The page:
Asian hornet was first detected in GB in 2016 and the contingency plan was rapidly deployed. Animal and Plant Health Agency staff detected and destroyed the nest in under a week. As of the end of 2021, 12 nests have been detected and destroyed (read Figure 7). The maximum number of nests found in any year was 3 in 2018. Even accepting the pathway of introduction is more straightforward given Belgium’s land border with countries where Asian hornet is well established, there is a clear contrast in the development. In Belgium, Asian hornets were also first found in 2016 and the number of nests detected and destroyed in 2021 was 346, compared with 2 in GB (read Figure 6).

The number of Asian hornet nests in Flanders, Belgium increased to 346 in 2021 after the first nest was found in 2016. In GB the maximum number of nests found in any year was 3 in 2018.

Figure 6 Detected Asian hornet nests in Flanders, Belgium and Great Britain (2016 to 2021)

UK map coloured to represent predicted level of risk of Asian hornet establishing by 2026 if eradication had not been undertaken. Orange represents areas with medium risk and dark red represent areas with high risk. Most of England and Wales is orange. London, the south east, and most of the south coast is dark red.

Figure 7 Map of the UK showing the predicted extent of Asian hornet spread by 2026 if eradications had not been undertaken and the locations of Asian hornet nests that have been identified and removed between 2016 and 2021. Source: UK Centre for Ecology and Hydrology.


To reduce the number of establishments of INNS each year by comprehensive pathway action and contingency responses resulting in at least a 50% reduction in establishments in 2030 compared with 2000 levels.

Key actions:

We will:

Key Action 3.1

Complete the development of Pathway Action Plans (PAPs) for the six priority pathways and develop future PAPs in partnership with relevant stakeholders;

Key Action 3.2 

Support and encourage the effective implementation and delivery of Pathway Action Plans (as detailed in each plan);

Key Action 3.3 

Seek greater engagement with other countries to improve pre-border prevention;

Key Action 3.4 

Implement border and post-border inspections and investigations for priority species (read Chapter 6), ensuring appropriate integration with existing biosecurity regimes and other agencies;

Key Action 3.5 

Continue to undertake horizon scanning of emerging threats, including carrying out a horizon scanning exercise involving a broad range of stakeholders every 5 years;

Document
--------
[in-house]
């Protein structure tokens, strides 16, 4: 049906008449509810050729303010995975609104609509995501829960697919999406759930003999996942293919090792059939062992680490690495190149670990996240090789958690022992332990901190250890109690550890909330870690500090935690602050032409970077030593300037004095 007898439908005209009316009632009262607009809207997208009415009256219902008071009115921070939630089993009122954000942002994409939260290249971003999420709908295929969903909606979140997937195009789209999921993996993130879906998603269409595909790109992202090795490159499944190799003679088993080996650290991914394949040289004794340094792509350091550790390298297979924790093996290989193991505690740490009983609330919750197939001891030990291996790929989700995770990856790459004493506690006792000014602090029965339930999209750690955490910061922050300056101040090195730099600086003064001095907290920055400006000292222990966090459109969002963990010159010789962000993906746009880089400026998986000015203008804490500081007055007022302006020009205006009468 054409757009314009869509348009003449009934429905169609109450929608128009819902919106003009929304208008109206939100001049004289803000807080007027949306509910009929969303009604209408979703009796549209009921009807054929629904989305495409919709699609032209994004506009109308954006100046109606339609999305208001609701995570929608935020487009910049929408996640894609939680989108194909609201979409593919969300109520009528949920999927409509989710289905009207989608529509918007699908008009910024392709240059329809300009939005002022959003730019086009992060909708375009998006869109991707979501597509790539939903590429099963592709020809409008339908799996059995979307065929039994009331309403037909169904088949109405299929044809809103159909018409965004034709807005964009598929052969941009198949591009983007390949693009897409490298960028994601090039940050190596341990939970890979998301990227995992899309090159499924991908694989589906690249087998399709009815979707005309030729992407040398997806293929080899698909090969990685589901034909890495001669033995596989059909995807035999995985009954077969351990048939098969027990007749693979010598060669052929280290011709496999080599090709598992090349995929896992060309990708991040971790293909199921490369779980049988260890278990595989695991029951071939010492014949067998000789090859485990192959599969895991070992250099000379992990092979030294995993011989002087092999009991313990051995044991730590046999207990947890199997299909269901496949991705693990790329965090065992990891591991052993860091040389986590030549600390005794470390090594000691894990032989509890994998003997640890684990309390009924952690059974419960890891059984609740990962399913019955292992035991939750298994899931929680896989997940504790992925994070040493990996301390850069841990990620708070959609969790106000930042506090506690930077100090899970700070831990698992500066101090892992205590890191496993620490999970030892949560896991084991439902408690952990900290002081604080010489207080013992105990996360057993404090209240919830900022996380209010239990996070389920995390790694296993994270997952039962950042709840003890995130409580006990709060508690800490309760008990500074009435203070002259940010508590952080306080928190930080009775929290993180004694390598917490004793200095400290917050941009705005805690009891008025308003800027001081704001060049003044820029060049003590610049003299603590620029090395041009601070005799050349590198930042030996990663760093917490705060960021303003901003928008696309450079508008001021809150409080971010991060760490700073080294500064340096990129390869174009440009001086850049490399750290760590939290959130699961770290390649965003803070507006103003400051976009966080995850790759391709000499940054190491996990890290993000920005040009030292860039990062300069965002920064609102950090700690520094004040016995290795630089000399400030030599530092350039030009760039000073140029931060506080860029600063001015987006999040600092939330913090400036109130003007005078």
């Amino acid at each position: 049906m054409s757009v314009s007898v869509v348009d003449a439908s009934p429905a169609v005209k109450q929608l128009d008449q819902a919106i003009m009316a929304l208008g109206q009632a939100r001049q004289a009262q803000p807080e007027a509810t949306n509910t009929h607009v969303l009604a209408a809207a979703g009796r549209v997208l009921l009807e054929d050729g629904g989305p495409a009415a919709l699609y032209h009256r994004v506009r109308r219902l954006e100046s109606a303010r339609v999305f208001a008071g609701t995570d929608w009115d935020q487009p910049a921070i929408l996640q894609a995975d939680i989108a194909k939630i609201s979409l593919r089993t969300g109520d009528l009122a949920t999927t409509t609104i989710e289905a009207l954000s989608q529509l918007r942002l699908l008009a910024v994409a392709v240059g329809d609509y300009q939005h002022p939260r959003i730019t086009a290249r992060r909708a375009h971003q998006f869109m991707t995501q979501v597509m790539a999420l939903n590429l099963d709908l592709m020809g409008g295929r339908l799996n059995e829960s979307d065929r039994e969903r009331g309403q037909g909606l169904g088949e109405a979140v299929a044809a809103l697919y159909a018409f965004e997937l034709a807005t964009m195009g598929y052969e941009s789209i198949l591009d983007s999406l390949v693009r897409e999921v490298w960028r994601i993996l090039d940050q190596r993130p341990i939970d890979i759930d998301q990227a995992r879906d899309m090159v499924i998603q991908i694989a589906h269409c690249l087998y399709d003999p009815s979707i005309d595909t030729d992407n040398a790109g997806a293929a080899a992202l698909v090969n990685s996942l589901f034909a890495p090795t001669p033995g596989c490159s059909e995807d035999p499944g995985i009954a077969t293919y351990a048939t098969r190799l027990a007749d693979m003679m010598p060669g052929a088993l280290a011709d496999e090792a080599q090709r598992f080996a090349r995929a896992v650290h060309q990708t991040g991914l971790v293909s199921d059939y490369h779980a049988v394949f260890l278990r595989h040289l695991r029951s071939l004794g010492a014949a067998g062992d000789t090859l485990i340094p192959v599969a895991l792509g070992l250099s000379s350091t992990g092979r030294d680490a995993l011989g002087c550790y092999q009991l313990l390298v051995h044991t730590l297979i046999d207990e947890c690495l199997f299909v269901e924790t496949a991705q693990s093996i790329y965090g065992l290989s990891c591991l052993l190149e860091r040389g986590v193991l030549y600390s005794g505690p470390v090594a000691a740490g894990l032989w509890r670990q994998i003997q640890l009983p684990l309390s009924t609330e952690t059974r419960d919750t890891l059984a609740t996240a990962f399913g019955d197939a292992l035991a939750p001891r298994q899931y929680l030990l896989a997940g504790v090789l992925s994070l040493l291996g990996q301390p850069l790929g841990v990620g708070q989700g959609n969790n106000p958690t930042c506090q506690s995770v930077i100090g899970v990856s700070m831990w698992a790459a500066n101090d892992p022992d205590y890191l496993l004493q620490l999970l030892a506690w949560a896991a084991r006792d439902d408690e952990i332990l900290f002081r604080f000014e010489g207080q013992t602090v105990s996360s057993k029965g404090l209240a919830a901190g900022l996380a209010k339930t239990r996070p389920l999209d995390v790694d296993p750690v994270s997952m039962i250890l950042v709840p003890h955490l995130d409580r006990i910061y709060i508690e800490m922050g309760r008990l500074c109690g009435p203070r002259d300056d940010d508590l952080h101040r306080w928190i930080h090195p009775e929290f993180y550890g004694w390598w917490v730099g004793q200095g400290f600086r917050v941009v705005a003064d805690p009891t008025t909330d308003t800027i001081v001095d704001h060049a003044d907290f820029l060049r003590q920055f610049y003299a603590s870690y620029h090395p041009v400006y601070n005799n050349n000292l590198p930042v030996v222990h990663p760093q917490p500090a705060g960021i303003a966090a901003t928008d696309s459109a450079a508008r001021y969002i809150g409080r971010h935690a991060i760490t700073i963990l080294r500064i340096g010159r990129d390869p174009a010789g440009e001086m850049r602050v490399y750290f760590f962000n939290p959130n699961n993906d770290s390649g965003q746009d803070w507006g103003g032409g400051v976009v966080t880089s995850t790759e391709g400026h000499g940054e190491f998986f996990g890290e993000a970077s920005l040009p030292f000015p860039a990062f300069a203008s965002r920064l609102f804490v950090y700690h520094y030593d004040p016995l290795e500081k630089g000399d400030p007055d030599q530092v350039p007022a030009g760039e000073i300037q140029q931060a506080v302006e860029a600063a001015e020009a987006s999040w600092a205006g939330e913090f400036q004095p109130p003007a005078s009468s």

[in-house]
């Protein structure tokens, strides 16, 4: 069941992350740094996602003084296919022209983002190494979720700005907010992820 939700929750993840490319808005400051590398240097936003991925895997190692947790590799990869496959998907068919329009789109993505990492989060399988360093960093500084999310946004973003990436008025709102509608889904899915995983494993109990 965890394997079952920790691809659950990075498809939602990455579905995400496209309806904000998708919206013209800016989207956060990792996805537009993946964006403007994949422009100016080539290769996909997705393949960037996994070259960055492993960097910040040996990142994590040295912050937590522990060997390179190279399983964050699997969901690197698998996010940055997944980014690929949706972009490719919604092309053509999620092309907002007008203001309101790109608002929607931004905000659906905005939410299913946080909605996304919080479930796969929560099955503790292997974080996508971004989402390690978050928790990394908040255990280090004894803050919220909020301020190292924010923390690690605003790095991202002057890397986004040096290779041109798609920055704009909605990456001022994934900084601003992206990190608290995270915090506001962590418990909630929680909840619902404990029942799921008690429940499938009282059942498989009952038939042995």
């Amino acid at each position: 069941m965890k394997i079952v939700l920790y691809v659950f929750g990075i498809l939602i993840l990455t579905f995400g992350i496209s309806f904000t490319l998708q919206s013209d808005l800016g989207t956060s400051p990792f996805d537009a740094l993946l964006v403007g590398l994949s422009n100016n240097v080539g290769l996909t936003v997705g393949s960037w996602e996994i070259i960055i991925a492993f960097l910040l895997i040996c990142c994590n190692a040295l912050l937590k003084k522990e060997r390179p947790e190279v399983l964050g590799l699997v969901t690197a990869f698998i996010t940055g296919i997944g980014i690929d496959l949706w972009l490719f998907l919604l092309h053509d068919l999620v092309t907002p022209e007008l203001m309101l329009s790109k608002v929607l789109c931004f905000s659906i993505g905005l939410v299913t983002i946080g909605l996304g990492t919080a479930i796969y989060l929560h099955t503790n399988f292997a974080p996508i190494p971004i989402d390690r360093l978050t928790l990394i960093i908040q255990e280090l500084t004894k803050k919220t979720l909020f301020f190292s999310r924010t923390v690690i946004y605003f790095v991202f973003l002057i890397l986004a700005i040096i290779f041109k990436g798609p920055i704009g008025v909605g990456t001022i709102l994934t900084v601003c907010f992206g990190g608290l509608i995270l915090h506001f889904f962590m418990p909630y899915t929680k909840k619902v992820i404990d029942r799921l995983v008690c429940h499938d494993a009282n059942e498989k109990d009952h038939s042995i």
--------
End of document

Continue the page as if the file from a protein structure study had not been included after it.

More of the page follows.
Key Action 3.6 

Finalise, test and implement contingency plans, ensuring they are kept up to date with changes in evidence, governance and legislation, and track decisions made in response to new incursions; 

Key Action 3.7 

Foster and develop expertise and capacity for delivering contingency responses across government and relevant stakeholders, for example by sharing capacity with the animal and plant health regimes.

Key Action 3.8

Establish a task and finish group to review the coordination of prevention work and make recommendations to tackle marine INNS.

Chapter 4: Surveillance, early detection, monitoring and rapid response

4.1 Surveillance, early detection, monitoring

Accurate, up-to-date information on NNS distributions is fundamental to making effective decisions that minimise their threat, and to assess whether preventative measures and other objectives have been successful. Since 2008, the GB Non-Native Species Information Portal (NNSIP) and the National Biodiversity Network (NBN) Atlas[26] have provided a central hub for NNS records in GB (read Figure 8).

Since 2015, the alert mechanism has been refined and updated to make the best use of new technologies and there has been progress in improving the quantity of NNS records, demonstrated through an escalating number of reports on the alert system. Citizen science initiatives and online systems, such as the ‘Plant Alert[27]’ and ‘Asian Hornet Watch[28]’ apps, have further increased the efficiency of NNSIP and the alert system. Going forward, there are still opportunities for improvements, such as ensuring that the process of triaging and responding to alerts is as rapid as possible and that the efficacy of information flow and updates to the species register are improved. Additional surveillance requirements are imposed on GB by the UK Marine Strategy Regulation[29] and also for INNS that are listed as being of special concern (read Chapter 9.2). To make the best use of the NNSIP and wider surveillance mechanisms, we need to continue expanding our engagement with the public, LAGs, and organisations that can help to increase data flow, as well as improving the number of records that are made.